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Yellen goes to prison

October 09, 2013|By Michael Hiltzik
  • Fed nominee Janet Yellen is a superbly qualified economist.
Fed nominee Janet Yellen is a superbly qualified economist. (Eugene Hoshiko / Associated…)

There is much to praise in President Obama's nomination of Janet Yellen as Federal Reserve chair. She's a superbly qualified economist with an excellent eye for emerging trends.

Yellen wasn't alone among Fed governors in predicting the coming financial turmoil at the crucial Fed Open Market Committee meeting in December 2007, but her analysis was surely the most penetrating in the room. As president of the San Francisco Fed, she picked up on the emerging credit crunch, the coming spillovers from the housing and financial contractions to the broader economy, and the shutdown of consumer spending. As she noted, spending already was "dead in the water, and households are growing more pessimistic about future prospects."

Her observations were taken as a benchmark by several other Fed governors in the room: "I think I took the same pessimism pill as President Yellen this morning," remarked Boston Fed President Eric Rosengren.

During the extended Washington cabaret this summer and fall over whether Obama would nominate Yellen or Lawrence Summers to the Fed chair, reams of newsprint, digital and otherwise, were expended on parsing the relative dovishness or hawkishness of the two candidates on inflation and the "taper" -- the Fed's eventual withdrawal from its policy of easy money. 

Much of the discussion had a highly granular aspect, like the scholastic debates of medieval monks, because in the broadest sense there probably wasn't much daylight between the likely monetary policies of Summers and Yellen. That's because the Fed chair's policy choices are typically constrained--even imprisoned--by circumstances. In calm times there's considerable latitude within the Fed's authority, sure; but in tough or chaotic times the question gets reduced to whether the Fed has legal authority to do what it must.

Under normal circumstances, the consensus said, Summers would taper earlier and faster than Yellen. But these aren't normal times. While Congress remains intent on risking economic growth with its shenanigans, the taper is surely off the table -- and would be no matter who's in the Fed chair.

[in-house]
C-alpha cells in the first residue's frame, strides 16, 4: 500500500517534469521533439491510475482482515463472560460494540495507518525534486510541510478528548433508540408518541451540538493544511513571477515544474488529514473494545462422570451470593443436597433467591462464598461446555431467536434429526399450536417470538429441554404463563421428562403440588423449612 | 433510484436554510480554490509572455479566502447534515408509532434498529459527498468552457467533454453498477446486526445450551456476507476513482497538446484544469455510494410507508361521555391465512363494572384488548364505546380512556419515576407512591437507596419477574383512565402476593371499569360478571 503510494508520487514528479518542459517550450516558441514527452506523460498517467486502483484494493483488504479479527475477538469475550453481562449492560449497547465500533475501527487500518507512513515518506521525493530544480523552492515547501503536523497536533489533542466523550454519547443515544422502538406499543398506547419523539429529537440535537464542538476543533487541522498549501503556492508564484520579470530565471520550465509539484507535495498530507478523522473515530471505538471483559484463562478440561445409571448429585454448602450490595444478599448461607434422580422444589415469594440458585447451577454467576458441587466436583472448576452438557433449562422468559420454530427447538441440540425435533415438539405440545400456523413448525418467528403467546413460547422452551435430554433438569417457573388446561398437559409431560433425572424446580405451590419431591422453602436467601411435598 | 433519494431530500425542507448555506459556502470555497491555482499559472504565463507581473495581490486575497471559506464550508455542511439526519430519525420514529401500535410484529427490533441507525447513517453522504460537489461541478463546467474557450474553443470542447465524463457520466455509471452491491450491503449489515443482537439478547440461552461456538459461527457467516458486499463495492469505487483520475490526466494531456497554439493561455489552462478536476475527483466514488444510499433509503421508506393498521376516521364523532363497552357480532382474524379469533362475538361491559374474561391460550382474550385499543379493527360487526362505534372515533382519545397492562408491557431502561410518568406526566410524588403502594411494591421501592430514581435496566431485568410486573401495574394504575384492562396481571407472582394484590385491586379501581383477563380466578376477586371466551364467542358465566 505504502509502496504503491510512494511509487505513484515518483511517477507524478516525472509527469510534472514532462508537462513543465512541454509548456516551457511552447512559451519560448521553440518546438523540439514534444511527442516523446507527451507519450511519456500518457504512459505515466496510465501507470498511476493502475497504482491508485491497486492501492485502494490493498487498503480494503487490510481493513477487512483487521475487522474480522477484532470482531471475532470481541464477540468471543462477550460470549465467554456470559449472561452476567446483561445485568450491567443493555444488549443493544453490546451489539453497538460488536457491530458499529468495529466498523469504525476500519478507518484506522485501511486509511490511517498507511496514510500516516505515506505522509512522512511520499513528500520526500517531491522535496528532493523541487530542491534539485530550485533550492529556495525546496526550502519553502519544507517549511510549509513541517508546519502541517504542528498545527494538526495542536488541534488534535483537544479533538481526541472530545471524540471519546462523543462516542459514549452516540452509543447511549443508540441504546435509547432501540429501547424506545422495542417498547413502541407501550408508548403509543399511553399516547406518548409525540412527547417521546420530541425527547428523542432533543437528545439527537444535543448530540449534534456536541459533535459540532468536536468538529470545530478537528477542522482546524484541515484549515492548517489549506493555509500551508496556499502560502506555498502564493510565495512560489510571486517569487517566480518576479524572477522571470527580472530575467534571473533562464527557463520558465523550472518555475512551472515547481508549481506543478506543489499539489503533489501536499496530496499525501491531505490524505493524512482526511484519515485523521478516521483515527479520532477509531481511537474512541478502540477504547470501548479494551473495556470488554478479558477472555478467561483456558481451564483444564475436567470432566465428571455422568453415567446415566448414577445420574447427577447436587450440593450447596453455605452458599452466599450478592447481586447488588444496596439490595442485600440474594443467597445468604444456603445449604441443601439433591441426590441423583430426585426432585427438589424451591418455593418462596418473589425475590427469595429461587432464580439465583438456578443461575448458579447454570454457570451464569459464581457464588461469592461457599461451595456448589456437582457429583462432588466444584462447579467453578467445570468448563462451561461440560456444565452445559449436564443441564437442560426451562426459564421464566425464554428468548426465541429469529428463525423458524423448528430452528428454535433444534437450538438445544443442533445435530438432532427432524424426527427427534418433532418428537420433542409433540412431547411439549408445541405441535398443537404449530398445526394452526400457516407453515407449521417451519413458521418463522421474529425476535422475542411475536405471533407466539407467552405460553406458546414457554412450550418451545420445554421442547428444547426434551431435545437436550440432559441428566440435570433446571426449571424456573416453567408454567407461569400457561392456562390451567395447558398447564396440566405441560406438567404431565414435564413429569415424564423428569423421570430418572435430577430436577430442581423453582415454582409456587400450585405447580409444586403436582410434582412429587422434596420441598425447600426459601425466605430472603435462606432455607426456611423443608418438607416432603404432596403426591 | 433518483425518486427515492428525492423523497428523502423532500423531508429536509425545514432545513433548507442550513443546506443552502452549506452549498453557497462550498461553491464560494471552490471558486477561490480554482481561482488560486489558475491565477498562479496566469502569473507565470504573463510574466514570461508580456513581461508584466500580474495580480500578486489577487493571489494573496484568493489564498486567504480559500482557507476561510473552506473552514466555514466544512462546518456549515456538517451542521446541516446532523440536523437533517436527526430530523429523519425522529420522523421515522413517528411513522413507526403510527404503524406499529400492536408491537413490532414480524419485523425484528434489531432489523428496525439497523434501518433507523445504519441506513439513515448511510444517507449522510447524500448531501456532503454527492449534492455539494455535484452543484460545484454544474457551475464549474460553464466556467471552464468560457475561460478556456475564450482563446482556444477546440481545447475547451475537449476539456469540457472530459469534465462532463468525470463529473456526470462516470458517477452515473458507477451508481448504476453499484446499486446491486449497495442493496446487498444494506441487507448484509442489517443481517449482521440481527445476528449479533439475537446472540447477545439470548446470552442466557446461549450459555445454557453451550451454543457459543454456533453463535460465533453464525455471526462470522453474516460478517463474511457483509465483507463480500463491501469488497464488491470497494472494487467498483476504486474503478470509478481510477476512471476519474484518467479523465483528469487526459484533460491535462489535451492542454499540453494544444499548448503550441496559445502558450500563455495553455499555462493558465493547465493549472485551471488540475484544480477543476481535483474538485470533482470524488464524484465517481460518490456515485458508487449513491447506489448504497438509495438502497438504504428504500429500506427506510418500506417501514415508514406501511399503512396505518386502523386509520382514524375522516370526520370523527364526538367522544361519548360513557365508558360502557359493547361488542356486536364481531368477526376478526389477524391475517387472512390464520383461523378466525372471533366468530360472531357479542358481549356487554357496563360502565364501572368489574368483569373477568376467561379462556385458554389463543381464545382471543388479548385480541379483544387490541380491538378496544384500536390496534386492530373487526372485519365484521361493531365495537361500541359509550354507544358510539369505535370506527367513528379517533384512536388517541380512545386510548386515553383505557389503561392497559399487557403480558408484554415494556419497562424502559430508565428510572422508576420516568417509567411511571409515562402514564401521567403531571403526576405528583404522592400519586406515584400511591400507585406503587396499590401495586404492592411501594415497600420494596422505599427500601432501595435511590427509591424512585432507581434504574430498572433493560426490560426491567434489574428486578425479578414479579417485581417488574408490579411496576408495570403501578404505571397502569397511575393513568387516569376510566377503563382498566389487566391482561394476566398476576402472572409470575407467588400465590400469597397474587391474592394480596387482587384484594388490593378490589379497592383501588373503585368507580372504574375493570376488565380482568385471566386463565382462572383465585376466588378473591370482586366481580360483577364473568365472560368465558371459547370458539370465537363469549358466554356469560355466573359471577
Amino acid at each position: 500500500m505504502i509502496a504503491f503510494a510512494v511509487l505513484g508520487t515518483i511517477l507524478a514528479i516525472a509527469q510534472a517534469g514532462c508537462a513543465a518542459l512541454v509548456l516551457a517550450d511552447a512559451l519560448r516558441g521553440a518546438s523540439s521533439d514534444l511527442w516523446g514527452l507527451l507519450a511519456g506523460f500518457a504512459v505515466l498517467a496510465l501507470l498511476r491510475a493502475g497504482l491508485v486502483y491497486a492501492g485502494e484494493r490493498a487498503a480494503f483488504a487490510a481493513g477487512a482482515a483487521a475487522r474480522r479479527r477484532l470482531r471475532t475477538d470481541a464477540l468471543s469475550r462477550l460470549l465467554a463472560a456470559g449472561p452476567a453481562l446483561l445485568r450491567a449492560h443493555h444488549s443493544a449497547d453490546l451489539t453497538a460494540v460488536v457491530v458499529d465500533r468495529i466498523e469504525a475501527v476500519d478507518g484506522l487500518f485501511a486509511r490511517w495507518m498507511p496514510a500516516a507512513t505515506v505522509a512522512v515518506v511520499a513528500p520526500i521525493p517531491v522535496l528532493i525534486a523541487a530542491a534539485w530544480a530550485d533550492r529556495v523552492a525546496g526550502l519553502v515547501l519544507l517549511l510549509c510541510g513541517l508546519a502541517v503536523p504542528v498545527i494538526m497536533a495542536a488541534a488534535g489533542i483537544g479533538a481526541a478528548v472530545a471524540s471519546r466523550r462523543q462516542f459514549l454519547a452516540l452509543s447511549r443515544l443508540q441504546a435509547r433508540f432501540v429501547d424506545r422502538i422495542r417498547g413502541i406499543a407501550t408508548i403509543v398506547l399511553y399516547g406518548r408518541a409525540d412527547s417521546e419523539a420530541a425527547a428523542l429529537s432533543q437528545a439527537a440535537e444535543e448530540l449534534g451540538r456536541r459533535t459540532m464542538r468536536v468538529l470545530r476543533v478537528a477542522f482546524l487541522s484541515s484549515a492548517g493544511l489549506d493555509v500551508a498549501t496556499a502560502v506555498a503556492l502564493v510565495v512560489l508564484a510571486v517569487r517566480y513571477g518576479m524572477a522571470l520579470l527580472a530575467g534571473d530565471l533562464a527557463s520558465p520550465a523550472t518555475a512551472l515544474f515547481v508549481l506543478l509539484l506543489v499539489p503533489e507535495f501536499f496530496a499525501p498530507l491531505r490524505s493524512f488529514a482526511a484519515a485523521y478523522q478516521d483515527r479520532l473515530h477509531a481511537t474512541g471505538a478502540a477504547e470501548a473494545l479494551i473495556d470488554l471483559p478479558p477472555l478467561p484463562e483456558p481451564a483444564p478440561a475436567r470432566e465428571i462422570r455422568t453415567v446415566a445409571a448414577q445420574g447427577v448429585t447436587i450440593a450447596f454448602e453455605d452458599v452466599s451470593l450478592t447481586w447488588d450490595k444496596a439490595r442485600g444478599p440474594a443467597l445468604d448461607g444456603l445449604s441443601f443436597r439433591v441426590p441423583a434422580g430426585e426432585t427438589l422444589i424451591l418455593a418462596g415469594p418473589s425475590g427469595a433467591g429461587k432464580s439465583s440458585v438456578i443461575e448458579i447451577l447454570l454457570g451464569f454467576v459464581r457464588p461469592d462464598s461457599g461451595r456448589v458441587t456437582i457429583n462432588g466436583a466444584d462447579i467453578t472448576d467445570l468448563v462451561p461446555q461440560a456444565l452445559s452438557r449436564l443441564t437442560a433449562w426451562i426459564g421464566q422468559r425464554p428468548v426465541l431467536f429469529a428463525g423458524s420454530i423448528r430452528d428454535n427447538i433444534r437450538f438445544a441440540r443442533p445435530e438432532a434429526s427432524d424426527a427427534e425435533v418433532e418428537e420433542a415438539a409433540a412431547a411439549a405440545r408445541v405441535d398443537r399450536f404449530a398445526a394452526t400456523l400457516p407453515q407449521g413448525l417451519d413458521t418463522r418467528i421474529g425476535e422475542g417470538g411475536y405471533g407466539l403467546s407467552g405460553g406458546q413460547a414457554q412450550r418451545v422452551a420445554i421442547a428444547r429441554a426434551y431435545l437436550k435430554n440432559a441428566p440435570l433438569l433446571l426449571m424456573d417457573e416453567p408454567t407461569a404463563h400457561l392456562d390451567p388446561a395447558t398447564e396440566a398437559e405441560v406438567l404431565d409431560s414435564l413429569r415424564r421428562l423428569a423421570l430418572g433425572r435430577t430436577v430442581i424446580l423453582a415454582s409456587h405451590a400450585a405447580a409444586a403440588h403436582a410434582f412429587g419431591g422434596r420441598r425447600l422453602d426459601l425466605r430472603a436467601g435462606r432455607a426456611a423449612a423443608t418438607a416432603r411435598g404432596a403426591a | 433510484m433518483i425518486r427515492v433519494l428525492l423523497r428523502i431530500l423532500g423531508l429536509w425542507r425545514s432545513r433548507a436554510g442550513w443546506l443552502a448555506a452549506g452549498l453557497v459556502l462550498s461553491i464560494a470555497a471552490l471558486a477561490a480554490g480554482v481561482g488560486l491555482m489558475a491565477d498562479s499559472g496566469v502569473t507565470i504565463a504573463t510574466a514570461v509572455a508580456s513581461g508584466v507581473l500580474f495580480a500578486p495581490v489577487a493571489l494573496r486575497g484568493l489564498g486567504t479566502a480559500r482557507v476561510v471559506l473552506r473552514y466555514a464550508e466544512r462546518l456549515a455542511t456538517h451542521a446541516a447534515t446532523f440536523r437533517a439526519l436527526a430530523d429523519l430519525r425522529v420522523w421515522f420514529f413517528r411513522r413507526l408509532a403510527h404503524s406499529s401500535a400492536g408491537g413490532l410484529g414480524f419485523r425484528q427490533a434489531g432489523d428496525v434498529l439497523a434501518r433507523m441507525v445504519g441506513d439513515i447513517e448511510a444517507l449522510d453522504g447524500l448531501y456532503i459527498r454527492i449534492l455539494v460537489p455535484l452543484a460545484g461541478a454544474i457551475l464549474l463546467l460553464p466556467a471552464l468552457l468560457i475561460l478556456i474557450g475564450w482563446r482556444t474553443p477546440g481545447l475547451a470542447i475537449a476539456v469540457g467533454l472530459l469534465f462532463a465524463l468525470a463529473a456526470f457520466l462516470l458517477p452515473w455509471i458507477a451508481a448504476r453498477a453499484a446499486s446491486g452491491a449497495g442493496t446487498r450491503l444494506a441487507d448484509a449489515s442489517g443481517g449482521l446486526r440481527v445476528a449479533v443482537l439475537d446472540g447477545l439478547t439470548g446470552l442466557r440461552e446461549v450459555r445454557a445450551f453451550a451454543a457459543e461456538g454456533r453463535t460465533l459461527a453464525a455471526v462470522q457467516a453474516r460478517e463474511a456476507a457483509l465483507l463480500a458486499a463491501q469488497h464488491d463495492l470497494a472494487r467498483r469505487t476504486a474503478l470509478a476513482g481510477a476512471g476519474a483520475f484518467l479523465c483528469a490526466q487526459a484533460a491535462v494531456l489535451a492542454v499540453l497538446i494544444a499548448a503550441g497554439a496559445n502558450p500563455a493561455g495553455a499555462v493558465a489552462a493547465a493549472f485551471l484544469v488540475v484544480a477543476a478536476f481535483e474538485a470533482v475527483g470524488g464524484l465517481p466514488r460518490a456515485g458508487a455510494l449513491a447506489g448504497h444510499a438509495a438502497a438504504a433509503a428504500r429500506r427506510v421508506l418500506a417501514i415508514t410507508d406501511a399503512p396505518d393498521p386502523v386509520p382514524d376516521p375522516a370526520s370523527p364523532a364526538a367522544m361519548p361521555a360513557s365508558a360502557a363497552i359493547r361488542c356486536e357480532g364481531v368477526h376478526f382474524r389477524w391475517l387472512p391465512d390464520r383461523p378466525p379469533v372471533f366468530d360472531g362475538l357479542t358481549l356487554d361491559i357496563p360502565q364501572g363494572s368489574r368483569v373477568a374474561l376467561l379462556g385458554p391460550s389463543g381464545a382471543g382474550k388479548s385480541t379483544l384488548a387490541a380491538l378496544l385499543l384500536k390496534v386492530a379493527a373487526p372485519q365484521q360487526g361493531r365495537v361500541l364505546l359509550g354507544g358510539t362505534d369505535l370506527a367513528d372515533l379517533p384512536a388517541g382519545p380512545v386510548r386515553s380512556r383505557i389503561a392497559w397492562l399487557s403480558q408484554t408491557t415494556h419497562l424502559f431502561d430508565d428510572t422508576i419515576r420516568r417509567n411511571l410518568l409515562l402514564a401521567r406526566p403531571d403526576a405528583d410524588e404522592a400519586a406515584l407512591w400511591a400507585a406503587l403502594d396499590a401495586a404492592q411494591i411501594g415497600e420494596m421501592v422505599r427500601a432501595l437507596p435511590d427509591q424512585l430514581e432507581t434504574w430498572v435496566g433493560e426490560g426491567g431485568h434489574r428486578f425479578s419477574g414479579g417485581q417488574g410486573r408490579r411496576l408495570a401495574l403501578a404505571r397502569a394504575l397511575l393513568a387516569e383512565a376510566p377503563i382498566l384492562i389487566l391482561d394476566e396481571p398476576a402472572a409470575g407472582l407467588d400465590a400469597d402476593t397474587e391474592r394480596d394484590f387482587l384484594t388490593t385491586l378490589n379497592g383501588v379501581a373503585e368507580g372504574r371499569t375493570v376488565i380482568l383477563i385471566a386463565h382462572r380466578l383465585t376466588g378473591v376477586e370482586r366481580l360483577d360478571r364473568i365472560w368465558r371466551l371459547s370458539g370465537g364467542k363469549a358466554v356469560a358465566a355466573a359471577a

The GOP-led government shutdown has already trimmed half a percentage point off gross domestic product, according to some estimates. That's almost certain to be a conservative estimate. The debt-limit brinkmanship has already done more damage in the equity markets, the bond markets, and in consumer and business confidence.

When the fourth-quarter numbers come in -- the first that Yellen will confront as Fed chief --  they are bound to be ugly, ugly, ugly. But does anyone really think that Lawrence Summers as Fed chair would be inclined to taper just now? As long as Congress lays its dead hand on fiscal policy, U.S. economic growth is in the hands of monetary stimulus from the Fed, and that would almost surely be true, no matter who was appointed by a Democratic President.

That's not to say that there aren't uniquely positive points in Yellen's favor, though they tend to be overstated by her fans. Yes, it's a genuine plus to have a woman at the summit of monetary policy-making anywhere in the industrialized world for the first time.

One of her biggest cheerleaders, Justin Wolfers of the University of Michigan, makes much of her "humanism." That's a trait she shared with her outstanding mentor at Yale, the liberal Nobel laureate James Tobin, who was also acutely sensitive to the impact of economic policy on individuals and the community.

But it's worth noting that a fair amount of humanism is baked into the modern Fed thanks to its creator, Marriner Eccles, who was asked by Franklin Roosevelt to remake the Fed so it would never stand idly by in an economic crisis, as it did at the onset of the Great Depression. Eccles had seen the effect of bad policy firsthand, as the owner of a struggling Utah bank.

Seeing his customers lined up in desperation for their money, Eccles wrote, "The scales fell from my eyes. I saw for the first time that though I'd been active in the world of finance and production for 17 years and knew its techniques, I knew less than nothing about its economic and social effects." His determination to learn turned him into a proto-Keynesian, and the structure he created for the Fed and his policies as the new board's first leader made the institution a powerful force for economic and job growth.

That's why the Fed headquarters on Constitution Avenue is known as the Marriner Eccles building. Yellen will be his successor, and an apt one.

Reach me at @hiltzikm on Twitter, Facebook, Google+ or by email.


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